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Anti-SPAM! or How I secured NousEssence

SPAM! Why should I have to worry about spam, right? This is a pretty low traffic site (sigh) and who's going to spam on me? I had a post a bit ago about passing a spam right of passage and enabling a bit of security to get around it. Well, the spam dude was not done with me yet! No sir, I kept getting hit, kept having traffic eaten by spam-spewing robo-jerks, and it was getting pretty tiring having to isolate every ip, and then ban them one...at...a...time. So, I overhauled my security and thought I would actually spell out here exactly how I set it up...
 

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PSPP - Open Source Statistics (Moving Towards an Open Educational Experience)

Anybody out there who has ever had to analyze any statistical data in any serious way or take a class on stats has been introduced to the mighty SPSS , or Statistical Package for the Social Sciences in long form. This is software which was designed for, is standardized by, and expected for your use by the scientific community at large for statistical data analysis. It is required for use at many universities at both the undergraduate (poor college kid) level and the graduate (even poorer college young adult) level, and is not cheap in any way.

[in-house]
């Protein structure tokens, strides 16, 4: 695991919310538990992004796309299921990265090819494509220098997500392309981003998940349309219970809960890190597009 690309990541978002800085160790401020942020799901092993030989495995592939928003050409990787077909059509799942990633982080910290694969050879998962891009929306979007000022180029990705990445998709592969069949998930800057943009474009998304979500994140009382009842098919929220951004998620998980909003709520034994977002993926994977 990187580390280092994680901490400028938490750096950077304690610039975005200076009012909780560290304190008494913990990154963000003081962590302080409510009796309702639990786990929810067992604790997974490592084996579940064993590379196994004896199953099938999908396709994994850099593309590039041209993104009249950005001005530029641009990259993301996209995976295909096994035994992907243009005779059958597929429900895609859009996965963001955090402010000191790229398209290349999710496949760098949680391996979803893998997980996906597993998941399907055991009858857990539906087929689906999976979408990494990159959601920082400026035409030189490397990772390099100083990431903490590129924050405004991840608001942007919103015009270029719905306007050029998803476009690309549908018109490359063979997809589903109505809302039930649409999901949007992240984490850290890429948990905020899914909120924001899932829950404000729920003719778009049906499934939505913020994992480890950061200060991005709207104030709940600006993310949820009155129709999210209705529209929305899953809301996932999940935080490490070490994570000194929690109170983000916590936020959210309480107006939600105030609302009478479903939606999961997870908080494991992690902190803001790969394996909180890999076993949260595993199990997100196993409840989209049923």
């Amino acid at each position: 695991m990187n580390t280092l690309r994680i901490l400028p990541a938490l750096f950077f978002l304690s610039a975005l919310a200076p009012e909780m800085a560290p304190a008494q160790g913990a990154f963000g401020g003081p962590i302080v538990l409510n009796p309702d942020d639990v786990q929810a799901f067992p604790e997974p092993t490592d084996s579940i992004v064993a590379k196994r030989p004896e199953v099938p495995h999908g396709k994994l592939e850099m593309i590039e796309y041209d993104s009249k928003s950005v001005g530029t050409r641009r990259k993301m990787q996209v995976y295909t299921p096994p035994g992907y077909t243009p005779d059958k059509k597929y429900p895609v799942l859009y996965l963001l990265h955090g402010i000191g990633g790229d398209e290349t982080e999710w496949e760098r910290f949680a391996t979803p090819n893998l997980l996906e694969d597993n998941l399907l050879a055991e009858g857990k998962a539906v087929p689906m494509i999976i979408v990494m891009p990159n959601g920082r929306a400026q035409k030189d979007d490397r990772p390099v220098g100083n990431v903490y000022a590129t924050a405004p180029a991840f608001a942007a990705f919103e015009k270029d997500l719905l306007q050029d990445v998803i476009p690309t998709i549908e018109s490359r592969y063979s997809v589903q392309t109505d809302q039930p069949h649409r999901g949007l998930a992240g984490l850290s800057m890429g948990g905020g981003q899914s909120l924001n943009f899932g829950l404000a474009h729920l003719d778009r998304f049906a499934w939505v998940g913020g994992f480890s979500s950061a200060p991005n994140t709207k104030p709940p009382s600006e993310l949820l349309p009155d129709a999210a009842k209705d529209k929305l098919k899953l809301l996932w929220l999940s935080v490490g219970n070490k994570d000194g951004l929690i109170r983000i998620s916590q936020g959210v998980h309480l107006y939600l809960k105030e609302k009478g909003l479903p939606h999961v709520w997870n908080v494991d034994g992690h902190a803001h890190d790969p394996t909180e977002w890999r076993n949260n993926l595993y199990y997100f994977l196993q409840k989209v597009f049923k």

There is, however, a slightly crippled down version of the software offered to students, which is quite a bit cheaper than it's "full" version counterpart, and can typically be found for about $80 or $90. This can be a serious crunch to the hungry students budget, at least it is for mine. So I looked, and I found the wonderful PSPP, a very functional free and open source alternative for SPSS. It is good to see that the good people over at the Free Software Foundation understand that scientific knowledge should be free and open, and that educational tools should be as well. (Knowledge cannot be licensed out, nor can it be owned...ever.)